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South Korea's ousted leader Park Geun-hye leaves presidential palace

South Korean television showed Park's motorcade leaving the Blue House and heading for her private home in southern Seoul.

Published: 12th March 2017 04:25 PM  |   Last Updated: 12th March 2017 04:25 PM   |  A+A-

South Korean President Park Geun-hye. (File | AP)

By Associated Press

SEOUL (SOUTH KOREA): Ousted South Korean President Park Geun-hye left the presidential palace on Sunday evening, two days after the country's Constitutional Court removed her from office over a massive corruption scandal.

South Korean television showed Park's motorcade leaving the Blue House and heading for her private home in southern Seoul, where hundreds of police officers, reporters and supporters were gathered in anticipation of her arrival.

The Constitutional Court formally removed Park from office on Friday, upholding an impeachment motion filed by lawmakers in December amid suspicions that she colluded with a confidante to extort money and favors from companies and allowed the friend to secretly manipulate state affairs.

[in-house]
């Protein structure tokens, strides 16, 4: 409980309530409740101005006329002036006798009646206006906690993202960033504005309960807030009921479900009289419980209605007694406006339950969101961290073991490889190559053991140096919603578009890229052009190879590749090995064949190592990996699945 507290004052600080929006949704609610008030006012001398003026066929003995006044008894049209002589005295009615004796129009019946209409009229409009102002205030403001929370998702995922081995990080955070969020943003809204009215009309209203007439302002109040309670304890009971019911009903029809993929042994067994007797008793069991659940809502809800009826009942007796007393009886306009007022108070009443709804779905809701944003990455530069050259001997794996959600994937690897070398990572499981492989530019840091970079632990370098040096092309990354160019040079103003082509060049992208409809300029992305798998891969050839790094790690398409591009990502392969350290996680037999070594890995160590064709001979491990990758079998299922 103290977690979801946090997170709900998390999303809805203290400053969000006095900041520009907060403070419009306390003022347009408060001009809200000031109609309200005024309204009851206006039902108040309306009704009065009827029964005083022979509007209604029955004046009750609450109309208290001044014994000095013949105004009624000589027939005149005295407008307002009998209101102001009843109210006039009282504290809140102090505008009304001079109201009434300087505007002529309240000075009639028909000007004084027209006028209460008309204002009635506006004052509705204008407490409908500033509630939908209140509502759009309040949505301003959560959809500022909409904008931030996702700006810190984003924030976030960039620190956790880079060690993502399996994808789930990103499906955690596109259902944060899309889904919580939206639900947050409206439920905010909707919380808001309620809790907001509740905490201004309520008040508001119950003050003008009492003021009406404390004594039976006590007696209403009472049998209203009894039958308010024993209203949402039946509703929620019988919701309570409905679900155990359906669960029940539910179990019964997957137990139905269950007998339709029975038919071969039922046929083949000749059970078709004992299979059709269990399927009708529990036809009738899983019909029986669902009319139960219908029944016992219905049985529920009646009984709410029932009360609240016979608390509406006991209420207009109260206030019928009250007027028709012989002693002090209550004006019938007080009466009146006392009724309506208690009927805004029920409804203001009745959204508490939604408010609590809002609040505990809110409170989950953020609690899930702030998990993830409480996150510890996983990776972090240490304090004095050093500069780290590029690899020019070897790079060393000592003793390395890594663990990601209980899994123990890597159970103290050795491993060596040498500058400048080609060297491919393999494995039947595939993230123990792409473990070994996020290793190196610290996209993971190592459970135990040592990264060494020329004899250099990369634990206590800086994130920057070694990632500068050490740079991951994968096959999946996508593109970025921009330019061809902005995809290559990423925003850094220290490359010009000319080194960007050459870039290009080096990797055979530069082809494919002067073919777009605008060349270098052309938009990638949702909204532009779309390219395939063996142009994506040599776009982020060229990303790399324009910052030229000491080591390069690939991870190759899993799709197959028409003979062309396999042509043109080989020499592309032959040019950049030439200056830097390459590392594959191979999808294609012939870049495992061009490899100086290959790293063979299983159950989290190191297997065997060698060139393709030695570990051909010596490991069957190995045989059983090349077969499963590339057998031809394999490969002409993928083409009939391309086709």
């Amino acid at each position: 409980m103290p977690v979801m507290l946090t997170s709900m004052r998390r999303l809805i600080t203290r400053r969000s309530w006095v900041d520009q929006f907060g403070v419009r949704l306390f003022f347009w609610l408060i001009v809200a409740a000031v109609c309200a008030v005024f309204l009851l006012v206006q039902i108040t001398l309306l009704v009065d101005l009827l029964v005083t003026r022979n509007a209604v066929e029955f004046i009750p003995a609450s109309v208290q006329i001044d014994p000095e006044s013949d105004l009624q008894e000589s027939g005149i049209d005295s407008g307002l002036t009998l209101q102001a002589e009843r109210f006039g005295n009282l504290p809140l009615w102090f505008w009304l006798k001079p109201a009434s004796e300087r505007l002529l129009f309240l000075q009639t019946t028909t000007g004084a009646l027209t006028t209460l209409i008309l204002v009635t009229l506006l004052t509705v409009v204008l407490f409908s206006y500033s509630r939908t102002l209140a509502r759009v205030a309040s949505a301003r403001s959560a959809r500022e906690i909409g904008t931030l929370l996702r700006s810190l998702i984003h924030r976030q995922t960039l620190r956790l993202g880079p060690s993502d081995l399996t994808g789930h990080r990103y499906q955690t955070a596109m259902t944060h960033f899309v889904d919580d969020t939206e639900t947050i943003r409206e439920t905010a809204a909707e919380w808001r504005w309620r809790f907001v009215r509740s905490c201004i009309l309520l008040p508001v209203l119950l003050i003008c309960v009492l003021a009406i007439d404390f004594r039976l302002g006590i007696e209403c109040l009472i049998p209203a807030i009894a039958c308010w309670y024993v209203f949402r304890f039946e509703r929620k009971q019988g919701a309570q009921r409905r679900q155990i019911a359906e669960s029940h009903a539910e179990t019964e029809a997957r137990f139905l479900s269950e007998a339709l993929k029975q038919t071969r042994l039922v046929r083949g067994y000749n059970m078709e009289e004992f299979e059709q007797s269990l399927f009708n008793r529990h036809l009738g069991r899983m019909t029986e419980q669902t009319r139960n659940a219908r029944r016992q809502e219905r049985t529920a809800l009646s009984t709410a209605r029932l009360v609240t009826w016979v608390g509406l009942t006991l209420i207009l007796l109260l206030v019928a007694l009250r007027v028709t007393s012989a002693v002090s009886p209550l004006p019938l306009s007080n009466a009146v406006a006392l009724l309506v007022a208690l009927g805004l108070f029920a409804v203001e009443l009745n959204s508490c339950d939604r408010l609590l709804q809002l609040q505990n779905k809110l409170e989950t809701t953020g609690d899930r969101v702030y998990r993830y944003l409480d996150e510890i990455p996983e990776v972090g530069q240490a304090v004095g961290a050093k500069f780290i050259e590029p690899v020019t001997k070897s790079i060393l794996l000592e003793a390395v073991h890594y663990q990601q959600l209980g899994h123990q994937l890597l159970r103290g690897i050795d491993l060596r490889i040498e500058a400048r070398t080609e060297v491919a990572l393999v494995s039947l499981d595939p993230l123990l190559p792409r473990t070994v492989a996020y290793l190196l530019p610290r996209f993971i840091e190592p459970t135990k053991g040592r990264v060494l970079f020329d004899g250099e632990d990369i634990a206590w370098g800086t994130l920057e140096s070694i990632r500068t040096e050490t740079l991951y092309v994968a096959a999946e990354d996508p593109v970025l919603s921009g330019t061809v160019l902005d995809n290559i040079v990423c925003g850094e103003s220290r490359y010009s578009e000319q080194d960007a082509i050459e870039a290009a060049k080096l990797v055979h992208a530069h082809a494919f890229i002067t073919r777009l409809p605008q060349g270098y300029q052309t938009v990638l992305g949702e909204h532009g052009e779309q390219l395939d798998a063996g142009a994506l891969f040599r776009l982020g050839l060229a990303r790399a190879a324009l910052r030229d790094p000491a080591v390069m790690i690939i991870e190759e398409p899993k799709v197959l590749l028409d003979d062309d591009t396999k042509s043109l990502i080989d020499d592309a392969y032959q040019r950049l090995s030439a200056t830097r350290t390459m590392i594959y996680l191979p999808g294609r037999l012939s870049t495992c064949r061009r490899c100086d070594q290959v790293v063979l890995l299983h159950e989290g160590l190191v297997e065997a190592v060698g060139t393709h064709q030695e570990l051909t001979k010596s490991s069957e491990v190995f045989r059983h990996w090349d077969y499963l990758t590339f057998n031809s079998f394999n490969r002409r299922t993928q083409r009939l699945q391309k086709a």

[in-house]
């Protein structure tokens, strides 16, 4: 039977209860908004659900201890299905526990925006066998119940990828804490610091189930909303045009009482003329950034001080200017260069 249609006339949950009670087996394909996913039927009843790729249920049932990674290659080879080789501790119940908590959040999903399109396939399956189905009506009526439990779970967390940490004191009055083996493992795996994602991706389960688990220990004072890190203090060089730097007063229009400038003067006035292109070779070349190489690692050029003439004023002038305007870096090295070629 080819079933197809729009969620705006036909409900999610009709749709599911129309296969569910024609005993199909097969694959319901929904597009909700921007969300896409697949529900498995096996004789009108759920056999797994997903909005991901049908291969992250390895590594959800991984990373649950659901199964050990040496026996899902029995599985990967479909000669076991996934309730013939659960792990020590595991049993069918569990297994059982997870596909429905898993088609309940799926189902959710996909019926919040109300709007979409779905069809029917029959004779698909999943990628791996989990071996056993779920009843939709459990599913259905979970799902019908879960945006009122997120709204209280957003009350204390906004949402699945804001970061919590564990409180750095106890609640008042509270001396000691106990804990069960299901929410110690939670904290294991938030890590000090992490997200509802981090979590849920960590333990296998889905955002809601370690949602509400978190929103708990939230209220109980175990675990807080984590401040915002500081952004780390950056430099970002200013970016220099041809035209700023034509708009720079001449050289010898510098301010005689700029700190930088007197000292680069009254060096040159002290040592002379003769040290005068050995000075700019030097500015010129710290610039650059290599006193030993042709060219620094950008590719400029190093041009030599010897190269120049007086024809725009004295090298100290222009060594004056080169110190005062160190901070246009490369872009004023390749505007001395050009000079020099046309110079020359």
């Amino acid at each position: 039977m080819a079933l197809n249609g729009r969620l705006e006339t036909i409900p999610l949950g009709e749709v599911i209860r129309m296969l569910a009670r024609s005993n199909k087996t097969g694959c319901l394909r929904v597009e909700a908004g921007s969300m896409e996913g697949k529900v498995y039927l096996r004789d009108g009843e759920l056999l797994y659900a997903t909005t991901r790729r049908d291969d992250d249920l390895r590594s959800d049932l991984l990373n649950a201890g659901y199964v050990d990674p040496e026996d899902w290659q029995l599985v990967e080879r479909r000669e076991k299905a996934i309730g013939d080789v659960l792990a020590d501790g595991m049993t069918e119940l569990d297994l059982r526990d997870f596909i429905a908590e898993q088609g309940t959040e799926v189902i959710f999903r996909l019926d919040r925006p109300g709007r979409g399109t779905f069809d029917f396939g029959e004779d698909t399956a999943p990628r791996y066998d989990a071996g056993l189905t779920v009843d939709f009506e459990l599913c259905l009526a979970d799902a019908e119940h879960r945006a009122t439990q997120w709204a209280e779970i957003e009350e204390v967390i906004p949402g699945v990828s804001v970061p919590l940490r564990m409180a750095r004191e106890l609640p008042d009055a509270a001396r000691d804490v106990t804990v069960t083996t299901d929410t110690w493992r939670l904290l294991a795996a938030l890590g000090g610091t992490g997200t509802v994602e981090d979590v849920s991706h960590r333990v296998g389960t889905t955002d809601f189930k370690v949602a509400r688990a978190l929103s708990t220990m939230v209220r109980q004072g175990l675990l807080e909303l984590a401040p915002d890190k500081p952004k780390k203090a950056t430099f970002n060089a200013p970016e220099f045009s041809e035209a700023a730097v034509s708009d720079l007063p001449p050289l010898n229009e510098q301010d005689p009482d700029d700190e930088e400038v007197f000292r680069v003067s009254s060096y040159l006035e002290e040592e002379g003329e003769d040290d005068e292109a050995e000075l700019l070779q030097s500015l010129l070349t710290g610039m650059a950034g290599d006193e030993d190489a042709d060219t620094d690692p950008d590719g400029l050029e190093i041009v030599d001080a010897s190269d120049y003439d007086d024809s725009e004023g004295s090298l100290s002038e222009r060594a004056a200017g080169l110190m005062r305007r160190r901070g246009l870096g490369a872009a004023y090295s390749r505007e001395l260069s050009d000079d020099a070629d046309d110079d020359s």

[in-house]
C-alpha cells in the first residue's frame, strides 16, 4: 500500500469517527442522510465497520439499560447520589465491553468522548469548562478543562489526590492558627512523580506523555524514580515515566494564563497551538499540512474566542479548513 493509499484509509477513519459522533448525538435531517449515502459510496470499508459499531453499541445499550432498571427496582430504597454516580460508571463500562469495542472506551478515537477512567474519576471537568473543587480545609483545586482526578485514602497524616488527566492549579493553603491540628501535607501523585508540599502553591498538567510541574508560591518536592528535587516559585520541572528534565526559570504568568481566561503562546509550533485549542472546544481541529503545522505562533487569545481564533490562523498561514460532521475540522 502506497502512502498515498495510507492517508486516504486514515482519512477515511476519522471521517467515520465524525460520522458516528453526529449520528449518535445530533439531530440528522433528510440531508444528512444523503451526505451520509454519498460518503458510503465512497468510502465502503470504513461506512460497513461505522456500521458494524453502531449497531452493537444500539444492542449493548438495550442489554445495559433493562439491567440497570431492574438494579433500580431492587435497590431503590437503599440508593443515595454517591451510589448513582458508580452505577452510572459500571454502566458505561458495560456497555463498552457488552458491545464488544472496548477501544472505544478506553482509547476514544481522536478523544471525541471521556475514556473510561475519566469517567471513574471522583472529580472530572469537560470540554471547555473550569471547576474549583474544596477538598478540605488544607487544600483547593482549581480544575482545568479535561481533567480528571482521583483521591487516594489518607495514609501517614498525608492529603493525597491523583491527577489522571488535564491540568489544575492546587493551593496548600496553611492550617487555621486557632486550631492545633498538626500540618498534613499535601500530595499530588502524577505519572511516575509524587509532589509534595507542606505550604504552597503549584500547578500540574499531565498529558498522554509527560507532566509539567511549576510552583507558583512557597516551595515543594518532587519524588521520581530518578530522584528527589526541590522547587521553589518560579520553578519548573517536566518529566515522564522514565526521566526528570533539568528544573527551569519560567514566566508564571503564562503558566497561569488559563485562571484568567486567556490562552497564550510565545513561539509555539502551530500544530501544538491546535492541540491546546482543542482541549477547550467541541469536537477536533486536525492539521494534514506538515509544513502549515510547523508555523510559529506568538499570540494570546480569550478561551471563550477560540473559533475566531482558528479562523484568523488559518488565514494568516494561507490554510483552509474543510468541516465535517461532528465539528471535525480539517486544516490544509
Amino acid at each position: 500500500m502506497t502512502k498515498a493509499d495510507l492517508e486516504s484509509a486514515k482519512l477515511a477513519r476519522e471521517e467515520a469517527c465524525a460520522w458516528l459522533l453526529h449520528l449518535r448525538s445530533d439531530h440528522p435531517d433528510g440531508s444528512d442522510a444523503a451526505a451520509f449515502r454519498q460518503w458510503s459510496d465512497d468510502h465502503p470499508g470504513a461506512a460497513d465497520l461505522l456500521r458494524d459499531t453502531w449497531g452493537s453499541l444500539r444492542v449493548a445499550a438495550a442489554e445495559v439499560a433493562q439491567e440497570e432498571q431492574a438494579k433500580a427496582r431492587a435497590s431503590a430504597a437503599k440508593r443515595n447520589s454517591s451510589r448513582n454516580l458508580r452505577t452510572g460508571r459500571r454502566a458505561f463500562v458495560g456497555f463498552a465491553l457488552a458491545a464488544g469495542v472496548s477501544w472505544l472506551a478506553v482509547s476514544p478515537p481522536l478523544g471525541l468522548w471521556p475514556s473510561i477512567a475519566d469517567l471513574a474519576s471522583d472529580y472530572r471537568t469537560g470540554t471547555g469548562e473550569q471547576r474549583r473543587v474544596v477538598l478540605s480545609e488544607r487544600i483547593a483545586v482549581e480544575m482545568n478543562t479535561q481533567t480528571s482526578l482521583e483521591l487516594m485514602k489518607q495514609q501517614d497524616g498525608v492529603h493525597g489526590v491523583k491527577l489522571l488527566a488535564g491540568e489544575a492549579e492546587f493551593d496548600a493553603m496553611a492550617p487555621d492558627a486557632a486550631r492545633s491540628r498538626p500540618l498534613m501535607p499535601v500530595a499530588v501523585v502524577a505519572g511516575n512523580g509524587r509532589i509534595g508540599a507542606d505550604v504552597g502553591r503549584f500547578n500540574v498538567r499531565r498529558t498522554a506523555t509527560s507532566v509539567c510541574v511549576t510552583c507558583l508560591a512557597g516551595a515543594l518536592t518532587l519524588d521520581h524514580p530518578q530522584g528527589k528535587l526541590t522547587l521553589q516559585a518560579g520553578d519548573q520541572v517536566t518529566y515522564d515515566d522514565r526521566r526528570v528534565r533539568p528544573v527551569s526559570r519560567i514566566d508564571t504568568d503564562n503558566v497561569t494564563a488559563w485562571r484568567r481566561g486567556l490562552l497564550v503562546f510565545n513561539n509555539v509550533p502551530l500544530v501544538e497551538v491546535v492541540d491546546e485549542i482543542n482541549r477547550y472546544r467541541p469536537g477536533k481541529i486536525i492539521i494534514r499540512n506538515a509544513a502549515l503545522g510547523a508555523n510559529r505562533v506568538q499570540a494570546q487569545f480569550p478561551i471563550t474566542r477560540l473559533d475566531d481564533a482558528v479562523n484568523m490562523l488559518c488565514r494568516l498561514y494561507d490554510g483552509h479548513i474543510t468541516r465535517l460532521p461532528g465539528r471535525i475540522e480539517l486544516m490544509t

The ruling ended a power struggle that had consumed the nation for months and marked a stunning downfall for Park, who convincingly defeated her liberal opponent in 2012 with overwhelming support from older South Koreans, who remembered her dictator father as a hero.

Hundreds of Park's supporters stood near her private home for hours on Sunday before she vacated the Blue House. They waved the South Korean flag and photos of Park and her late father, Park Chung-hee, singing the national anthem and shouting "Nullify impeachment!"

Members of Park's conservative party also gathered at her home.

Workers were earlier seen unloading a television, washing machine, bed and other household items from trucks and carrying them into Park's house.

Park no longer has immunity from prosecution and may face criminal charges including extortion, bribery and abuse of power.

She has not made a public statement since Friday's court ruling. She earlier apologized for putting trust in her jailed friend, Choi Soon-sil, but strongly denied any legal wrongdoing.

South Korea now has to elect a new president by early May. Opinion polls show liberal Moon Jae-in, who lost to Park in 2012, as the favorite to become the country's next leader.



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